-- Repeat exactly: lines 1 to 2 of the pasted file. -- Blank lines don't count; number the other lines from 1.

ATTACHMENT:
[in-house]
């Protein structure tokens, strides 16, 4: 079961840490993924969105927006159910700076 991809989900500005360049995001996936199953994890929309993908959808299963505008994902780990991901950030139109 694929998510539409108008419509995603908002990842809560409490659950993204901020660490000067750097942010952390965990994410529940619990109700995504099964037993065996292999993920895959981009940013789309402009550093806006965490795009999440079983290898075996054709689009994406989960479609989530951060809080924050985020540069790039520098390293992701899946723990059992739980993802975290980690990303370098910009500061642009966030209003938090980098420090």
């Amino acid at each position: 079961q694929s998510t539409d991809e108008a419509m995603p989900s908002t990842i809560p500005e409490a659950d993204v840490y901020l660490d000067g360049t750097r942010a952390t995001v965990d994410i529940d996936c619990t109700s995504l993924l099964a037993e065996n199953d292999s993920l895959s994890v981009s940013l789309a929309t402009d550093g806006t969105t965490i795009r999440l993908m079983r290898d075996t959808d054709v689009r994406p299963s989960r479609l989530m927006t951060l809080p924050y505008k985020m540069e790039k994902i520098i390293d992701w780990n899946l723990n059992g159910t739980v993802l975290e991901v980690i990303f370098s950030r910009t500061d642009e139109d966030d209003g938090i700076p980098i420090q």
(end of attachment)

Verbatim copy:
[in-house]
């Protein structure tokens, strides 16, 4: 079961840490993924969105927006159910700076 991809989900500005360049995001996936199953994890929309993908959808299963505008994902780990991901950030139109 694929998510539409108008419509995603908002990842809560409490659950993204901020660490000067750097942010952390965990994410529940619990109700995504099964037993065996292999993920895959981009940013789309402009550093806006965490795009999440079983290898075996054709689009994406989960479609989530951060809080924050985020540069790039520098390293992701899946723990059992739980993802975290980690990303370098910009500061642009966030209003938090980098420090």